Replacing or reinforcing all windows in a building, akin to HVAC systems, is an expensive and disruptive process. Moreover, it often alters the building's aesthetic and can be time-consuming. A more affordable and less intrusive alternative is the application of window film. This solution not only preserves the building's visual appeal but also adds an extra layer of protection and insulation to windows. By turning a single pane of glass into a double pane and a double pane into a triple pane, window film significantly enhances energy efficiency. 

Renovations and Adaptive Re-Use

Builders and developers can achieve a substantial impact by focusing on renovations and adaptive reuse. Opting for renovations over new construction, such as repurposing an abandoned corner unit in a bustling building instead of erecting a new freestanding retail store, contributes to reducing the carbon footprint. Renovations eliminate the need for additional construction and materials, aligning with sustainable practices.
Similarly, adaptive reuse involves repurposing entire existing buildings, mitigating the initial carbon emissions associated with the construction process. This approach aligns with the principles of a circular economy, emphasizing resource efficiency and sustainability.

With the influence of laws and regulations promoting environmentally conscious construction, many new buildings are designed to be net-zero. In contrast to carbon-neutral buildings, which significantly reduce emissions and offset the rest, net-zero buildings either produce on-site or utilize renewable, carbon-free energy for sustained operations. This shift reflects a commitment to holistic sustainability in modern building practices.

Mitigating HVAC Energy Costs/Utility Bills

3M™ window film products offer an effective means to reduce HVAC energy costs in commercial buildings. This is achieved through various mechanisms. 3M Night Vision, 3M Prestige, and 3M Thinsulate are great energy efficient window films. These films are easy and cost effective to retrofit to current glazing. Window energy tests and energy audits are available

Heat control films empower buildings to manage moderate temperatures more efficiently by rejecting UV rays and electromagnetic energy, obviating the need for erratic thermostat adjustments.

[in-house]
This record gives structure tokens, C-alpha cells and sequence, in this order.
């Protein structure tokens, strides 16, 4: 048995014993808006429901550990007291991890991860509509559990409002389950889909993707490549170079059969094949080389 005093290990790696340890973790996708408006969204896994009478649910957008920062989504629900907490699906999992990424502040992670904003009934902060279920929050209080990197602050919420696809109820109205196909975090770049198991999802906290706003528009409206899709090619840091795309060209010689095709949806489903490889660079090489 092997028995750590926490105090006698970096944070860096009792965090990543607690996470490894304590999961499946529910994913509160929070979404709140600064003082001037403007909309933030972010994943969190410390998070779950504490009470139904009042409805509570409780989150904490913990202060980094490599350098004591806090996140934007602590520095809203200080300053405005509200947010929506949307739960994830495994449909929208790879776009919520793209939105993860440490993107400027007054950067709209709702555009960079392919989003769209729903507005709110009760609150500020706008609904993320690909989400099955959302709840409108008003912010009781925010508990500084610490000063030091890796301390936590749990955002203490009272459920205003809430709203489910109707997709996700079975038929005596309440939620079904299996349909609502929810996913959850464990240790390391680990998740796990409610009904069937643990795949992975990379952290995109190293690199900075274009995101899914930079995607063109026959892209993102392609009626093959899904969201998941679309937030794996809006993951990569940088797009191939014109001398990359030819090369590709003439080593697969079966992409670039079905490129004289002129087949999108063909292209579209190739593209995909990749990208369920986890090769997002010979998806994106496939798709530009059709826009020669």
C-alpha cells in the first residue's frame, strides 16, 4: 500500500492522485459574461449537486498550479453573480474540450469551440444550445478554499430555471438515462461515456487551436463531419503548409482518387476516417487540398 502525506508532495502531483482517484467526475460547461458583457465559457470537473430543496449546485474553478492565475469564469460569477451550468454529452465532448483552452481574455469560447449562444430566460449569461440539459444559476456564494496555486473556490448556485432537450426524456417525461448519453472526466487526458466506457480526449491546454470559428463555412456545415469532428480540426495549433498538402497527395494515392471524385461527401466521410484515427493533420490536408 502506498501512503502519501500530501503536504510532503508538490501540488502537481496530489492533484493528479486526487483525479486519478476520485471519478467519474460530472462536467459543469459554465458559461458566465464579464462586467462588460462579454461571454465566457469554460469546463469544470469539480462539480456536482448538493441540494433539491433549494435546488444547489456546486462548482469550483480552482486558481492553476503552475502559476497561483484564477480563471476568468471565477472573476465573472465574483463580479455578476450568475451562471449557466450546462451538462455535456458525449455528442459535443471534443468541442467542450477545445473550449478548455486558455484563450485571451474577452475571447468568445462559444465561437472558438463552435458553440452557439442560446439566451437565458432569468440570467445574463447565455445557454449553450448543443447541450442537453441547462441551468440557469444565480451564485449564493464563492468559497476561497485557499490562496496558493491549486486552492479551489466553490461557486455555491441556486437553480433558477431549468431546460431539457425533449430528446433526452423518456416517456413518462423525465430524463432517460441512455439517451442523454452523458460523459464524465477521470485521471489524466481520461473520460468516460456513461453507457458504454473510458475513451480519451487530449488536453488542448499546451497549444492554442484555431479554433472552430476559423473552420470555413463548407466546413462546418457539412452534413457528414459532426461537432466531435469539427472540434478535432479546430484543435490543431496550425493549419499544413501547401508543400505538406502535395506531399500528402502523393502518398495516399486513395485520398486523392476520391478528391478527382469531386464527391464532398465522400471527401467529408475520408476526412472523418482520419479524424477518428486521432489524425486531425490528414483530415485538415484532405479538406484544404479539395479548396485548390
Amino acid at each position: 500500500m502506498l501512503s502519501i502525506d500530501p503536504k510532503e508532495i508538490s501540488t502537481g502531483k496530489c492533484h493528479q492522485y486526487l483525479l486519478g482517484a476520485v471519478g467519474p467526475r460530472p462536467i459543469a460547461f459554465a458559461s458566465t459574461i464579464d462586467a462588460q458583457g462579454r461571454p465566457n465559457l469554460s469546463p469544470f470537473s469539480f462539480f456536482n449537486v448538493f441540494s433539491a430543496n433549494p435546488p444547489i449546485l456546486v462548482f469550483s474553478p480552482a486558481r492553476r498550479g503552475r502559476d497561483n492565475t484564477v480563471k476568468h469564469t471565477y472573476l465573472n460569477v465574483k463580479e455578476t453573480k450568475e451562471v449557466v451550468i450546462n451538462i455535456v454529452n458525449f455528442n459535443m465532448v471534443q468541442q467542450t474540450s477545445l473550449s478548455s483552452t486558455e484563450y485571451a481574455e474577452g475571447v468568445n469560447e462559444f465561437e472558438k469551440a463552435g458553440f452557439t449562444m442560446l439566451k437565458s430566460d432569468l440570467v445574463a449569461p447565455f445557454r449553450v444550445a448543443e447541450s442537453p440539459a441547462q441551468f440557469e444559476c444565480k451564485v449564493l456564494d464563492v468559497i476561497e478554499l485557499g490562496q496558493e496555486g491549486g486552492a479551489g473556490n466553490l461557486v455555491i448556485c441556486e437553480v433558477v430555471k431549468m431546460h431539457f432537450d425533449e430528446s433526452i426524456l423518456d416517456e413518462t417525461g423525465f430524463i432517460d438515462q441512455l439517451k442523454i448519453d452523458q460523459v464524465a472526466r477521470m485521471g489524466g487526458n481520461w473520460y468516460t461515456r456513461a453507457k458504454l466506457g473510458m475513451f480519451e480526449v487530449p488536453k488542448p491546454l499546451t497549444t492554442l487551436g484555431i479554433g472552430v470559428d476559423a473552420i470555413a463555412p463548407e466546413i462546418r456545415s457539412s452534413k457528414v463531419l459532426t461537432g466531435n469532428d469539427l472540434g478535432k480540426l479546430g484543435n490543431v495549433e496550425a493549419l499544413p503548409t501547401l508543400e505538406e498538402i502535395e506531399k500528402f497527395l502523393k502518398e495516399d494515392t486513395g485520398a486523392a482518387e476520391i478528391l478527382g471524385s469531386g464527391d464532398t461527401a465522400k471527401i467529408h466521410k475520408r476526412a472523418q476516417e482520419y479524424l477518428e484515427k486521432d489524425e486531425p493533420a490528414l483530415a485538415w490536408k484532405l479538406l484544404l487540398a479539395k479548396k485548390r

Low E and insulating films not only incorporate heat-blocking technology but also provide window insulation, preserving cool air in the summer and warm air in the winter. This dual functionality diminishes the HVAC system's reliance on frequent operation during extreme temperatures, contributing to substantial energy savings.

3M Window Film is crystal clear and is virtually invisible upon installation. There are Dark and Reflective Window tints that can provide added energy efficiency by reducing the windows SHGC. The 3M All Season Low-E Window films remain clear and focus on lowering the windows U-Value

Certain States offer funding and grants including LEED points and Energy Star Portfolio Manager Increases

The Value Proposition

Low-E window films like 3M's Thinsulate Climate Control CC75 or LE-70 offer an enticing value proposition for commercial buildings seeking to enhance existing glazing and reduce their carbon footprint. Regulatory requirements such as New York City's Local Law 97, Boston's Building Energy Reduction and Disclosure (BERDO), and Washington's Clean Energy DC compel building owners to enhance the efficiency of their curtainwall glazing to decrease heating consumption and, consequently, their carbon footprint. However, window replacement is a substantial and costly endeavor that can be disruptive to tenants. 3M Low-E Window Films provide a cost-effective alternative. Explore the following options:

Cost of Window Replacement:

$5000 per pane

Cost of window insert:

$2000 per pane

Cost of 3M Thinsulate Window Film:

$500 Per Pane

In terms of performance, window replacement stands out as the most effective solution. Inserts and Low-E window films, while beneficial, do not match the same level of energy efficiency. However, replacement is frequently impractical, particularly if the building's structure cannot support the added weight of substantially improved glazing. Considering the substantial cost savings associated with Low-E window tint compared to replacement or inserts, the value proposition becomes evident.


Simulate Low-E Glass


Increase Energy Savings


Warrantied by 3M


Reduce Carbon Footprint


Nearly Invisible

Learn more about our Services

Call us at (302) 947 - 4624 or Contact us

Yes, We Tinted that too!

Since 1989 Shore Tint & More has been Providing High Quality Window Tint Installations in all of Lower Delaware. Contact us today!

Text or Call (302) 947-4624 for Appointment